Common Marmosets are one of the smallest monkeys in the world and can make amazing pets. As adorable as they are, they have very specific needs and care to remain a desirable companion.
They are terribly cute and its very difficult to let each baby go to their new homes, I wish we could keep them all! As with any animal, these are lifelong commitment and NOT easy to keep. Do as much research as possible!
Many states, cities, counties and HOA's have primate bans in place. If you are serious about owning a marmoset you need to contact your state Fish and Wildlife Commission or Department of Agriculture first to comply with laws.
States that do not allow primates in private posession:
Alaska, Arizona, California, Colorado, Connecticut, Georgia, Illinois, Iowa, Kentucky, Louisiana, Maine, Maryland, Massachusetts, Missouri, Minnesota, Montana, New Hampshire, New Jersey, New Mexico, New York, Oregon, Pennsylvania, Rhode Island, Utah, Vermont, Wyoming
Even if your state is not listed as banned, that doesn't mean they are legal where you live. Laws change all the time check your state, county, and city to make sure monkeys are legal where you live.
Marmoset Care and Facts:
Average Lifespan: Up to 20 Years.
Diet: Our adult diet mix is comprised of mazuri New world Primate biscuits, Zupreem Marmoset food mixed with chopped fruit and veggies. Just like us, they really enjoy diverse food options so we mix the fruit and veggies up every few days. We also supplement with rice, pasta, cereals, yogurt, shrimp, insects and nuts.
Size at Adulthood : Under a pound.
Minimum Cage size: You can have a relatively small cage for your marmoset as long as they get time outside of the cage for exercise. The bigger the better as far as cage size goes.
What is a Marmoset?
Marmosets are a member of the primate family and are one of the smallest monkeys. These monkeys are semi messy animals and can be somewhat trained to defecate in a given area. Their urine has a strong odor, and some people will use special monkey diapers. They scent their areas by rubbing their perineums over everything: toys, food dishes, bedding, stuffed animals, furniture, rugs and caging.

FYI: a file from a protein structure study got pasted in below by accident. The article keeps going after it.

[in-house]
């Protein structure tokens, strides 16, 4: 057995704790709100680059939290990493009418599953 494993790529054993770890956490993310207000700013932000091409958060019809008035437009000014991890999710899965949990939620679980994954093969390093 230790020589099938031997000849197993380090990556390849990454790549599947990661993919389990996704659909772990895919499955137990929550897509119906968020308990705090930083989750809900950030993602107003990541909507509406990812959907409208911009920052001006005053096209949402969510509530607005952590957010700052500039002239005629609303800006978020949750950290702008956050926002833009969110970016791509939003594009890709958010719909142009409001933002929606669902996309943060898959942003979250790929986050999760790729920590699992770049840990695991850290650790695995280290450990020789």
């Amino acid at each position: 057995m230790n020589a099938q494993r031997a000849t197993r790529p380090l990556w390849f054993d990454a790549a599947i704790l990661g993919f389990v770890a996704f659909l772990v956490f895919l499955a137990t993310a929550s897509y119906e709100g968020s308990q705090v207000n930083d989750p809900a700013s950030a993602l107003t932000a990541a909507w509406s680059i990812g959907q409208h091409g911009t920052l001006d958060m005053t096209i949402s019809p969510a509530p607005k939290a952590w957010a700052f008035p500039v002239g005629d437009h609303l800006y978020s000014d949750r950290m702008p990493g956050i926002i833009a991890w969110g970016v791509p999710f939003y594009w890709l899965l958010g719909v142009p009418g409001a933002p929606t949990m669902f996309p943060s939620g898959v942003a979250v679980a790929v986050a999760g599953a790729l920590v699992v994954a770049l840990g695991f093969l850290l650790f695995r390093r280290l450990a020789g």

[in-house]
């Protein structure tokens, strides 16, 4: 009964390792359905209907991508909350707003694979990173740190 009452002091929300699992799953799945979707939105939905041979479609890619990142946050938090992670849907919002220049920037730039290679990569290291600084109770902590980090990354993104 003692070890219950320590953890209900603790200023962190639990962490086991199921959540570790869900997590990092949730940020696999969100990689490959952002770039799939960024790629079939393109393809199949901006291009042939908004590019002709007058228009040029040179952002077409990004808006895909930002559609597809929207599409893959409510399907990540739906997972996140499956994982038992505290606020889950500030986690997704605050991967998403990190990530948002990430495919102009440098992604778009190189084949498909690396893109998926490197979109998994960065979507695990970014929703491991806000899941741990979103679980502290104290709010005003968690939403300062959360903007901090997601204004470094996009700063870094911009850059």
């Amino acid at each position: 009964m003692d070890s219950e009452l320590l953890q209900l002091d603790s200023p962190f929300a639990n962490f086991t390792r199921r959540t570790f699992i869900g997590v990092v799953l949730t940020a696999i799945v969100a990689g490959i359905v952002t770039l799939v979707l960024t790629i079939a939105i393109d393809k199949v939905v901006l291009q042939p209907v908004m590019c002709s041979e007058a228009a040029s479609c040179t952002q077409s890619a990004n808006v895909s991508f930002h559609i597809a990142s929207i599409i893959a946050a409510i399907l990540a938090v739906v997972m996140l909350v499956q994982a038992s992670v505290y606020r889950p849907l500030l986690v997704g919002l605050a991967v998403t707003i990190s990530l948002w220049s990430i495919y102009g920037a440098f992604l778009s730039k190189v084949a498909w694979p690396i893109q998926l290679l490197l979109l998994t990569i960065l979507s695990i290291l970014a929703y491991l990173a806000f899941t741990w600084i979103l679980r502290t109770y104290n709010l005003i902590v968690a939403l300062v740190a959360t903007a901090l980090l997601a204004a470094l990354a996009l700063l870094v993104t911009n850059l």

They are intelligent and need stimulation. Interaction can be supplemented with toys, but if a marmoset is kept as a pet by themselves, it will rely on the human family to become its family group.
Monkeys cannot be expected to be “well-behaved”. They will become bored and unhappy if confined to a small cage all day long with little to no interaction. It is a must to provide a play area or a tall outdoor enclosure in which they can climb high, the way they would in the wild.
Monkeys are happy only when they can fulfill their social and emotional needs. They need other social animals like them, they need to feel loved and protected and generally long for genuine affection. It is a mistake to think of them as cats, dogs or hamsters.
Monkeys have complex emotional needs, a high level of intelligence and are likely to live a long life.
Living with a Marmoset:
When hand raised from infancy, marmosets can make fun and enjoyable pets for the right household. They have the cutest faces and have huge personalities even as babies. Keeping them loose in the house is a very good option as long as you have marmie-proofed your house. They will want your attention and do silly things to make sure you are watching.
They do not require a very large cage, but I recommend a cage for them to sleep in at night to keep them from getting into any danger.
I generally prefer to sell marmies to experienced owners as these guys are very particular and have many special needs and care. Vet care is very important and they need to have an experienced vet on hand in case of illness. This is NOT an impulse buy animal. Screening process is significant for any primates.
They cannot be left in a cage alone for extended periods of time they require a lot of attention and care. If there is no one home all day, or if you have young children a marmoset is NOT FOR YOU.
Baby Marmosets are very susceptible to viruses, colds, flus, and cold sores all of which can be fatal. They should not be exposed to a lot of people for this reason, you should not take them out in public.
Once they reach sexual maturity they change drastically. Typically only like the 1 or 2 people that raised them as a baby. They do not do well with strangers and get territorial or will attack a stranger or child. They are small but have sharp teeth and can cause significant injury.
Costs for keeping a Pet Marmoset:
Canned Marmoset Diet…….....................$3/Month
Fresh foods and Supplements......................$20/Month
Diaper and covers........................................$5-$20
Preparing for your Marmoset:
Before you bring your Marmie home, you should have its habitat and cage ready before you get it, you also need to baby proof you house. Marmoset food almost always has to be ordered online so you should have all of their food pre-ordered and ready by the time you get them. Be prepared to spend several hours per day the first few weeks to get accustomed to your marmie and let them get comfortable with you.
Remember to locate a vet experienced with exotics and that is willing to see your baby BEFORE you get your baby. Before the big day, schedule an appointment for your baby be seen within 72 hours for our health warranty. Have your vet give a general examination and let them get familiar with you and your baby in case of an emergency or routine visits in the future. You should take your baby in yearly for annual checkups.